• March 4, 2015


They say history repeats itself and that is certainly what appears to be happening in relation to the underwater test and evaluation centre (BUTEC) which is sited between Raasay and Applecross on the Scottish mainland.

Two SNP MSPs (Dave Thompson and Rob Gibson) have criticised the fact that plans to extend the torpedo test range which currently occupies an area 6 miles long and three miles wide (approx) have been unveiled without consultation (see link Scotsman).

The MOD perhaps stung by the criticism has responded quickly saying that this is untrue. They claim no decision has been taken and that full consultation will commence with all interest groups in June 2015 (see link BBC).

However, the situation is not helped by the fact that the MOD ‘have form’ when it comes to the range. In Malcom Spaven’s book Fortress Scotland he recorded 30 years ago in relation to the BUTEC facility:

“Rona was expanded in 1977 with virtually no consultation with any civil authority. The Highland Regional Council Planning Department was informed of the MOD’s intention to develop Rona by letter on 9th February 1977. Faced with the mod fait accompli that construction was due to start at the end of that month, the council merely sent a rubber-stamp letter of approval six days later. Within weeks local people were amazed to see ships and helicopters ferrying materials to the remote island at enormous cost”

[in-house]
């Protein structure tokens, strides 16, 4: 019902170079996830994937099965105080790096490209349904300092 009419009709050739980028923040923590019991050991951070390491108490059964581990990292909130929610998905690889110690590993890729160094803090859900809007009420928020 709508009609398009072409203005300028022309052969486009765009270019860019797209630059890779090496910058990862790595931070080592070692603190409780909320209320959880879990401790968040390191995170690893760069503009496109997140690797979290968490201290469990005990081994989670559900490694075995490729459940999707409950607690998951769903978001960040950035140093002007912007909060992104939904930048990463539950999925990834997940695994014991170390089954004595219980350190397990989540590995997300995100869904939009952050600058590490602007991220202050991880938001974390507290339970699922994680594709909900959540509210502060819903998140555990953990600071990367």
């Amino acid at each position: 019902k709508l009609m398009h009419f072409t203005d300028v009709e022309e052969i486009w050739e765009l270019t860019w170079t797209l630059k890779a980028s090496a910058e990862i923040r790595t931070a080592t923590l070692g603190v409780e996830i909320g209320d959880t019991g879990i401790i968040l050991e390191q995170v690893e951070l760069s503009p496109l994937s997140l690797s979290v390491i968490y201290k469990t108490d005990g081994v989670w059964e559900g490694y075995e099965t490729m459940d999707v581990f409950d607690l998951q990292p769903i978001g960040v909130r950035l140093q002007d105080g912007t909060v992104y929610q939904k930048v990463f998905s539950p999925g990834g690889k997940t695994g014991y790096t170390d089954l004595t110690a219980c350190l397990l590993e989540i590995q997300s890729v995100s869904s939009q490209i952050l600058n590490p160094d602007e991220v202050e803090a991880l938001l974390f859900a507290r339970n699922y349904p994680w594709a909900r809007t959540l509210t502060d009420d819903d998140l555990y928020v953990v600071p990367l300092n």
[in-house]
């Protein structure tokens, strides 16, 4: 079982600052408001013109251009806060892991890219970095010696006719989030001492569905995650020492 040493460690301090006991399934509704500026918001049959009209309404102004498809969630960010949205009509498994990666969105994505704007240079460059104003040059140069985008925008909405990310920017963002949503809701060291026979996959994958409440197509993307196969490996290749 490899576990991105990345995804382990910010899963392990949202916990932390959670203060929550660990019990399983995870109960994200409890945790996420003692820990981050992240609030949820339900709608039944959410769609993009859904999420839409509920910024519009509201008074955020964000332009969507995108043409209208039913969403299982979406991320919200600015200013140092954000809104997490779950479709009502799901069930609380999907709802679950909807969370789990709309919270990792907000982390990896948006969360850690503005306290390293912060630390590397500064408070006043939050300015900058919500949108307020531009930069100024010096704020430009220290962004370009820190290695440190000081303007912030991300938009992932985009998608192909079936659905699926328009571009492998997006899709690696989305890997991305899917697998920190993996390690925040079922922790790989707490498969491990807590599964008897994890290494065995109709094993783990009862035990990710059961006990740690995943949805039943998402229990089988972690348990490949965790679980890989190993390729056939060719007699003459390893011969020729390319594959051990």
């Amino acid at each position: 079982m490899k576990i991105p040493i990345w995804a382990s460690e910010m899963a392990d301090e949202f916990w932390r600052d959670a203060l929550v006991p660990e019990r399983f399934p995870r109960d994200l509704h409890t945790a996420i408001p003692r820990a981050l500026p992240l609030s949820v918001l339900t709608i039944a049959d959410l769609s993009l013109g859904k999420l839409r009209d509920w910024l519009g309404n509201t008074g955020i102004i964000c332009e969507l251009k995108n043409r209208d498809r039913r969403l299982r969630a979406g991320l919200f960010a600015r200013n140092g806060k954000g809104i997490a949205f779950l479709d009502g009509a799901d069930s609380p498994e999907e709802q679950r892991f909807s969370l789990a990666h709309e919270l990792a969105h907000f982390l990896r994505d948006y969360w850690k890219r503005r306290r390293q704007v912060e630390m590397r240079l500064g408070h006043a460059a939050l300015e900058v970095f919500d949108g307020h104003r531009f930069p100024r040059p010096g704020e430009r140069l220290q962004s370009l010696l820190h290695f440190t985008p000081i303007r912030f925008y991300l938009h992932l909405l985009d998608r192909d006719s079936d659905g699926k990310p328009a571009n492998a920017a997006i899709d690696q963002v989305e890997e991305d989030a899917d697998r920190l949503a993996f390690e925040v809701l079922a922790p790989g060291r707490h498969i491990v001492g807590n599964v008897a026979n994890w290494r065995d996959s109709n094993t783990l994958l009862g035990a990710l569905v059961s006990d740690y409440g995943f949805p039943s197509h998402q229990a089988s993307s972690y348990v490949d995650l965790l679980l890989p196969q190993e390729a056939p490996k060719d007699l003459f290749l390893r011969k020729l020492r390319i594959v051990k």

(Source FORTRESS SCOTLAND ; Malcolm Spaven 1983 ISBN 0-86104-735-4)

According to media reports the MOD last week announced a 22 million pound ‘investment’ in the range which is operated now by the private company Qinetiq.

Previous support for such facilities in remote rural areas has often centred on the small number of jobs they may create locally but this can often be offset by damage to the livelihoods of other (principally in relation to off-shore ranges -fishermen).

When in the 1970s the MOD attempted (with the support of the Manx government) to extend the Jurby sea bombing range the Celtic League ran a campaign of opposition which was successful because fisherman’s groups were also vociferous in their opposition. When the range was eventually closed in the late 1980s it opened up a valuable area for both shellfish and whitefish which sustainably managed continues to this day.

Local communities in the area of the BUTEC facility need to demand a proper assessment of the economic impact of any changes on sustainable fish stocks in the expansion zone.

Scotsman link here:

BBC Link:


An archived document at this link gives the current range parameters:


J B Moffatt (Mr)
Director of Information


(Please note that replies to correspondence received by the League and posted on CL News are usually scanned hard copies. Obviously every effort is made to ensure the scanning process is accurate but sometimes errors do occur.)


The Celtic League has branches in the six Celtic Countries. It works to promote cooperation between these countries and campaigns on a broad range of political, cultural and environmental matters. It highlights human rights abuse, monitors all military activity and focuses on socio-economic issues

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